|aEconomics and policy issues in climate change /|cedited by William D. Nordhaus.
|aWashington, DC :|bResources for the Future,|cc1998.
|aix, 324 p. :|bill. ;|c24 cm.
|aBased on a workshop held in Snowmass, Colorado, in August 1996.
|aIncludes bibliographical references and index.
|aForeword / Michael A. Toman -- Preface / William D. Nordhaus -- 1. Assessing the Economics of Climate Change: An Introduction / William D. Nordhaus -- 2. Policy Analysis for Decisionmaking About Climate Change / M. Granger Morgan -- Comments / Akihiro Amano and Alan S. Manne -- 3. Equity and Discounting in Climate-Change Decisions / Robert C. Lind and Richard E. Schuler -- Comments / William R. Cline and Richard N. Cooper -- 4. Applicability of Cost-Benefit Analysis to Climate Change / Paul R. Portney -- Comments / Ferenc L. Toth -- 5. Greenhouse Policy Architectures and Institutions / Richard Schmalensee -- Comments / R. K. Pachauri -- 6. The Costs of Greenhouse-Gas Abatement / Tom Kram -- 7. The Costs of Carbon Emissions Reductions / John P. Weyant -- Comments / Richard Richels -- 8. Climate-Change Damages / Robert Mendelsohn -- Comments / Richard S. J. Tol, John Reilly and William R. Cline -- 9. Integrated Assessment Modeling of Climate Change / Charles D. Kolstad -- Comments / John P. Weyant and Jae Edmonds.
|aClimatic changes|xEconomic aspects.
|aClimatic changes|xSocial aspects.
|aClimatic changes|xGovernment policy.
|aNordhaus, William D.
|uhttp://catdir.loc.gov/catdir/bios/jhu051/98027128.html |3Contributor biographical information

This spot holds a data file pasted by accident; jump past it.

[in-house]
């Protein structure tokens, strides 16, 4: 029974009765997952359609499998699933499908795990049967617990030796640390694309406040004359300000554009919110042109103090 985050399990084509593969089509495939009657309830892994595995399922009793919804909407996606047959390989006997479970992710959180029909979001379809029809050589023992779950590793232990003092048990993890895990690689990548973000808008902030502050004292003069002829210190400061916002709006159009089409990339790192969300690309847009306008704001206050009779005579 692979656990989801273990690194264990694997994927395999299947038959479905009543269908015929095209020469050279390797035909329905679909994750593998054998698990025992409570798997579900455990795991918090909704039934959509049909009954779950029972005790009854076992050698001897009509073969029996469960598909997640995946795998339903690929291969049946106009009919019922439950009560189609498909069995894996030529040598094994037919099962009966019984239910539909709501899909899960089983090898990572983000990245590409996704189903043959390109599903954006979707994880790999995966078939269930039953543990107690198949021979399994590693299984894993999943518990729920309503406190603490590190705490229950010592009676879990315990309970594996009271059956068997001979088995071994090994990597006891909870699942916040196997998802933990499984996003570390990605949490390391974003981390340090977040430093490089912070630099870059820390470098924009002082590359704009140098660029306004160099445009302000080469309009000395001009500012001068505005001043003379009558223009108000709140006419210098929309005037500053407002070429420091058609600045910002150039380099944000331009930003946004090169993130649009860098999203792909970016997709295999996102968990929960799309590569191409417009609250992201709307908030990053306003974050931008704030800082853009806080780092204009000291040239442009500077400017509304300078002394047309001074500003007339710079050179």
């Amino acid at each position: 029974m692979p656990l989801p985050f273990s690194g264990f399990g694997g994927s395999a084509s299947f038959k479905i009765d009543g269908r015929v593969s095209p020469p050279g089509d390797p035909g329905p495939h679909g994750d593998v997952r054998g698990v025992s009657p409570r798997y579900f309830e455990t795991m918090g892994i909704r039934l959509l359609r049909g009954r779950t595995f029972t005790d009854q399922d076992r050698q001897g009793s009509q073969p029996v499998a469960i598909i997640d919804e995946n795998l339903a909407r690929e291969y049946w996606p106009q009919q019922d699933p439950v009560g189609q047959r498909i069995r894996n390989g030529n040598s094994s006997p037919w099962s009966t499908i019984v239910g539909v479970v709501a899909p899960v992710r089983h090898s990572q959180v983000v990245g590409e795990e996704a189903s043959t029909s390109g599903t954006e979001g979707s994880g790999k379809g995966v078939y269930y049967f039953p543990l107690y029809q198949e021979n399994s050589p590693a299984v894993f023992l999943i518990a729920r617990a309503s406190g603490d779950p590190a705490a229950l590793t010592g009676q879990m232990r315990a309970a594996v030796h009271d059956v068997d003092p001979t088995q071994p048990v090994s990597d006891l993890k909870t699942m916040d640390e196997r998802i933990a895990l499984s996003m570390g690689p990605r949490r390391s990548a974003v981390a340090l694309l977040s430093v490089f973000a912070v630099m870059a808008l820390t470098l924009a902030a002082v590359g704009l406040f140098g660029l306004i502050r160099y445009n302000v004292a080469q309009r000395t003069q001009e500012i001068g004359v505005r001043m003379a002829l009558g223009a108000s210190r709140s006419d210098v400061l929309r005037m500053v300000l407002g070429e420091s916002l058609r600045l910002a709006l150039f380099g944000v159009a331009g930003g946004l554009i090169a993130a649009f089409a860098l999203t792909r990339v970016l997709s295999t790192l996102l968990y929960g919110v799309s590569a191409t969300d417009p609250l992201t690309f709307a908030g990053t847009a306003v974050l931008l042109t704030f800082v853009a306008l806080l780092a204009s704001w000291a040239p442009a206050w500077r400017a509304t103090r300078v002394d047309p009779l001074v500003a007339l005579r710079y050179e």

Global climate change has emerged as one of today's most challenging and controversial policy issues. In this significant new contribution, a roster of premier scholars examines economic and social aspects of that far-reaching phenomenon. Although the 1997 "summit" in Kyoto focused world attention on climate, it was just one step in an ongoing process. Research by the U.N.'s Intergovernmental Panel on Climate Change (IPCC) has been ongoing since 1988. An extensive IPCC Working Group report published in 1995 examined the economic and social aspects of climate change. In this new volume, eminent economists assess that IPCC report and address the questions that emerge. The result is a reasoned, cogent look at the realities of climate change and some methods (and difficulties) of dealing with them.William Nordhaus's introduction establishes the context for this book. It provides basic scientific background, reviews the IPCC's activities, and explains the genesis of the project. Subsequent contributions fall into two categories. Early chapters review analytical issues critical to social and economic understanding of climate change. For example, Granger Morgan looks at how typical decisionmaking frameworks relate to this topic. Other chapters in this section discuss discounting and intergenerational equity, the possible role of cost-benefit analysis, and the institutional architecture needed to address the problem effectively. A second set of chapters address specific economic questions surrounding climate-change policy. For example, John Weyant and Tom Kram look at the costs of slowing climate change. Weyant agrees with the IPCC that the economic cost is high, relative to other economic and environmental policies. There is tremendous uncertainty in these estimates, however, and different approaches to modeling -- economic, engineering, and social-psychological -- yield very different interpretations and prognoses. In another chapter, Robert Mendelsohn examines the costs of not slowing climate change. What impacts can we expect, how might they vary among different nations and regions, and how likely are we to encounter catastrophic results?